58 Deleting and hiding rests All rests can be made , if required: select the desired rest(s) and press V , or uncheck the "Visible" checkbox in the invisible . Rests in voices 2, 3 or 4 (but not deleted (by selecting them and pressing Delete ) but it is Inspector voice 1) can also be not recommended: make them invisible instead. Timewise Delete A voice 1 rest can only be deleted by removing that part of the measure from the score as well: see ; or Delete measure(s) . Restoring deleted rests If a rest has been deleted in voices 2-4, you will need to restore it before you can enter a note on that beat in that voice XML (the problem may arise, for example, in imported MIDI files). The easiest way to fix such a measure is to or exchange that voice with voice 1 twice. For the exact method, see Exchange voices of notes (below). Exchange voices of notes To swap the notes between any two voices: . Select one or more continuous measures (or a range of notes); 1 . Tools → Voices ; 2 From the Menu bar, select . Select the option for the two voices you want to exchange. 3 : (a) The selection can encompass content of any voice, but only two will be processed at once. (b) If you select a Notes partial measure the operation will still apply to the whole measure. Move notes to another voice (without swapping) You can also move notes from one voice to another (without note-swapping): 1 . Ensure you are not in note input mode . 2 . Select one or more noteheads (in any voice). 1-4 3 Note Input toolbar or use the shortcut Ctrl + Alt + 1–4 (Mac: Cmd + Option + Click on the destination voice in the ). . Note : For a successful move, the following conditions need to be met: The chord in the destination voice must be the same duration as the note to be moved there. Alternatively, if the destination voice is occupied by a rest, it must be of sufficient duration to accommodate the moved note. Notes should be tied . not See also Keyboard shortcuts: Voices Noteheads: Shared noteheads External links How to merge/combine/implode two staves in one with two voices Video tutorial: How To Write Two Parts On One Staff: Voices Copy and paste copy , cut MuseScore supports standard paste and swap with clipboard operations. These commands can be applied , to a range of: Musical notes : e.g. to repeat a section of music, or shift a passage by a beat or a measure. Other score elements : such as articulations, staff text, dynamics, fingering etc. Note : Lines cannot be copied but they can be duplicated (see below). 58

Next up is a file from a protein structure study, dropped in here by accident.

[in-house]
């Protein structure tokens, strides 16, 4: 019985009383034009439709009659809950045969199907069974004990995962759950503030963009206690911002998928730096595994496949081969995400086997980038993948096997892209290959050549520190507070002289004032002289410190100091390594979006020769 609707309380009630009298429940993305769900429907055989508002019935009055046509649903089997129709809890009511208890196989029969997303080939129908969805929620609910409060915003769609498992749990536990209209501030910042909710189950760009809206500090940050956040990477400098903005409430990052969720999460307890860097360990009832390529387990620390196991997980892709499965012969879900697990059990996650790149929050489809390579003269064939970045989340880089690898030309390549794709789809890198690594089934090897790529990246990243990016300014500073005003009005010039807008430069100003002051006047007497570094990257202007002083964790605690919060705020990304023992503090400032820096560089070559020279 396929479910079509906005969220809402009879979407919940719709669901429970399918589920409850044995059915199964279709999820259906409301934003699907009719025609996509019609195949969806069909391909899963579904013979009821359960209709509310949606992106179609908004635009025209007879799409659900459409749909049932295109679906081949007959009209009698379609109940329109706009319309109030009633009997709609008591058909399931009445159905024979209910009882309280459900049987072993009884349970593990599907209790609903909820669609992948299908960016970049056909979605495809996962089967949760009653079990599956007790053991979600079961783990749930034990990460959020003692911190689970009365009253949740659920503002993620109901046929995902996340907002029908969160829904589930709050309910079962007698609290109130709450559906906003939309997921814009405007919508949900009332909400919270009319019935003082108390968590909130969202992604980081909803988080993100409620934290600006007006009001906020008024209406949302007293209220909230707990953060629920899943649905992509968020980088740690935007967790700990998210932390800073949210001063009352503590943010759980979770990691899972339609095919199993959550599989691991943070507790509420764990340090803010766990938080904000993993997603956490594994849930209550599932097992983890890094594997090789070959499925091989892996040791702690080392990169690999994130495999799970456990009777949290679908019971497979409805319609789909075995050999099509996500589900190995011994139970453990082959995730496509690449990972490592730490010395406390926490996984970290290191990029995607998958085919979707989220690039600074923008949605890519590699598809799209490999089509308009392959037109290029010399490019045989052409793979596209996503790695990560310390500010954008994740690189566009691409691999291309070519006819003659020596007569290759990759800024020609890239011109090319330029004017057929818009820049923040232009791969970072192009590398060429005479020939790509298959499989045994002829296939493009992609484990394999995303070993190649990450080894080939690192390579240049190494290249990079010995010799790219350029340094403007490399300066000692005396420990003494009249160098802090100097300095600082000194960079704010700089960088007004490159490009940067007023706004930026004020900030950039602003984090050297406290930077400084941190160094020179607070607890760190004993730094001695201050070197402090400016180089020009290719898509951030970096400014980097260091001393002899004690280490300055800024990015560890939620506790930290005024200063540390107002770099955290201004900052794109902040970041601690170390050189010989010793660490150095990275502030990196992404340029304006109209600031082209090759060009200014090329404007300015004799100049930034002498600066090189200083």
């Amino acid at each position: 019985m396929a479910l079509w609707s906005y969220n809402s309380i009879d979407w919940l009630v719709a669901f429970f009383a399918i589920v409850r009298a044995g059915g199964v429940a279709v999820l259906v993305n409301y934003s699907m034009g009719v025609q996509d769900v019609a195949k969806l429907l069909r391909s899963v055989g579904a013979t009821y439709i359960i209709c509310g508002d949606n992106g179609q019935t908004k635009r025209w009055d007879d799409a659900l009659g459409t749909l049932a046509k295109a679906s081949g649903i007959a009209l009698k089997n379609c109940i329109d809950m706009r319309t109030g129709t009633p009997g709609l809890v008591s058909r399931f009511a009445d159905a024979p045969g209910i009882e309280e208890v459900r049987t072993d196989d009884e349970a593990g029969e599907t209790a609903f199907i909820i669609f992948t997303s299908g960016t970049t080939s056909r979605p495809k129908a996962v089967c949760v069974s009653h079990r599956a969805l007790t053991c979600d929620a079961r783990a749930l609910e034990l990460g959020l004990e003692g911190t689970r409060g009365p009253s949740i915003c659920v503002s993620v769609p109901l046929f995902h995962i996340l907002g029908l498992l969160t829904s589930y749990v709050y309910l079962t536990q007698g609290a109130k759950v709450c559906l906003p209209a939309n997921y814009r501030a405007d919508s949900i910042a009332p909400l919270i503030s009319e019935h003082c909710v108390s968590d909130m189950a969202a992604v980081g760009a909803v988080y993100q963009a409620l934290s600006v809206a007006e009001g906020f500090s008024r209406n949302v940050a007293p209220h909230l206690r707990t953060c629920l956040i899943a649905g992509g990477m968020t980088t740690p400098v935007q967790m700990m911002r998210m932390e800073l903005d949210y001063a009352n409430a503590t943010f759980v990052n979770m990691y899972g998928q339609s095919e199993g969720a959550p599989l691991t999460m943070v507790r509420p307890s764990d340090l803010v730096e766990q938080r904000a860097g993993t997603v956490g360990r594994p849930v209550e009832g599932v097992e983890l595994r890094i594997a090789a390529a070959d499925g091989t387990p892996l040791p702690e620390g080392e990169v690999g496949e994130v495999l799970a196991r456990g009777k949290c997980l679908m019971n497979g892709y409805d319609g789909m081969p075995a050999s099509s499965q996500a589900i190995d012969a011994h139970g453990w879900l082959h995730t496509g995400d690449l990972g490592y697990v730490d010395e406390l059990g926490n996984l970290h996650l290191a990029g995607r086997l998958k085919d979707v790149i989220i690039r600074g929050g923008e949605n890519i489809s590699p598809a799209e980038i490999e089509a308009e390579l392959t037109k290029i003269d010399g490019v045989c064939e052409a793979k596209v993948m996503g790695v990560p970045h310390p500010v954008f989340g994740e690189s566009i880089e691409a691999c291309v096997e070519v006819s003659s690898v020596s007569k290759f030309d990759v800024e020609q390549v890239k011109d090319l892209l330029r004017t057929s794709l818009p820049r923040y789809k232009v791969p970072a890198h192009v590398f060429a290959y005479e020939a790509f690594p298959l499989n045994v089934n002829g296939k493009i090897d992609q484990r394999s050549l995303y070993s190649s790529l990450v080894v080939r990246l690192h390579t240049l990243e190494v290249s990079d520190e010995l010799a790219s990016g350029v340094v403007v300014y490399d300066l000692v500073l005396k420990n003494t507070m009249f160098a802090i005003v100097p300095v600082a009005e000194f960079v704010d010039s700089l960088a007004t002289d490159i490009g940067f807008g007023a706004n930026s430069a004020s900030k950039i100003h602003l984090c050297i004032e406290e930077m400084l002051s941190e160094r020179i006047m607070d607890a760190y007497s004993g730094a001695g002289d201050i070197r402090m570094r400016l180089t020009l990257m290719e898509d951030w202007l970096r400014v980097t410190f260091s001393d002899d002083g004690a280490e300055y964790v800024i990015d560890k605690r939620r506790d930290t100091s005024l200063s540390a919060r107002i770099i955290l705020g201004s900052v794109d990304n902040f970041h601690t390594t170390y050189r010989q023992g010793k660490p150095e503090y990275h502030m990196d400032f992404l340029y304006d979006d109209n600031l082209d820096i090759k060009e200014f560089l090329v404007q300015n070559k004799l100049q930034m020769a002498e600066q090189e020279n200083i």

59 Copy/cut/paste/swap commands are accessed in three ways: From the (above the document window). Edit menu right-clicking on an element or range of elements. From the menu displayed by . Using one of the standard keyboard shortcuts Summary of commands Command Kbd Shortcut (Win) Kbd Shortcut (Mac) Right-click menu Main menu + X Cmd + X Cut Cut → Cut Ctrl Edit Ctrl C Cmd + C + Edit → Copy Copy Copy Ctrl + V Cmd + V Paste Edit → Paste Paste Swap with Edit → Swap with Ctrl Cmd + Shift + X Swap with clipboard + Shift + X clipboard Clipboard : Before carrying out a copy, cut, paste or swap procedure, you should be in normal mode . Press the Esc key to exit Note into normal mode. Notes You can cut, copy, paste or swap notes as follows: Copy or cut To copy/cut a single chord . Hold down Shift and click on a note in the chord. 1 . Apply a Copy or Cut option (see table above). 2 To copy/cut a range of chords 1 . on the first note or measure that you want to select. Click . Shift Click on the last note or measure that you want to select. A blue rectangle highlights the region you selected. 2 + Apply a option (see or Cut . table above). Copy 3 Paste . Click on the note or measure where you want your pasted selection to begin. 1 . 2 Paste option (see table above). Apply a Swap with Clipboard swap with clipboard The operation combines two commands into one: (1) First it overwrites a selected part of the score with the contents of the clipboard, just like the paste command; (2) Secondly, it transfers the overwritten part of the score the clipboard, just like the back to command. copy It can be used, for example, to swap two equal-length sections of a score, A and B : 1 . Select section A , then apply the cut command; 2 . Esc or clicking on a blank area of the document window); Clear the selection (by pressing . Or, if . Shift 3 B Press B begins at the start of a measure, you can also simply and click on a note at the start of section select the measure; 4 . Apply a Swap with clipboard option (see table above). 5 Section B is now in the clipboard. Paste it back to the blank area of score left by step "1." . Copy pitch of a single note only It is possible to copy the pitch of a note only (and no other properties), by clicking on the notehead and applying the standard copy and paste, or copy and swap procedure. The pitch of the destination note changes to match that of the copied note but the duration remains the same. Other elements 59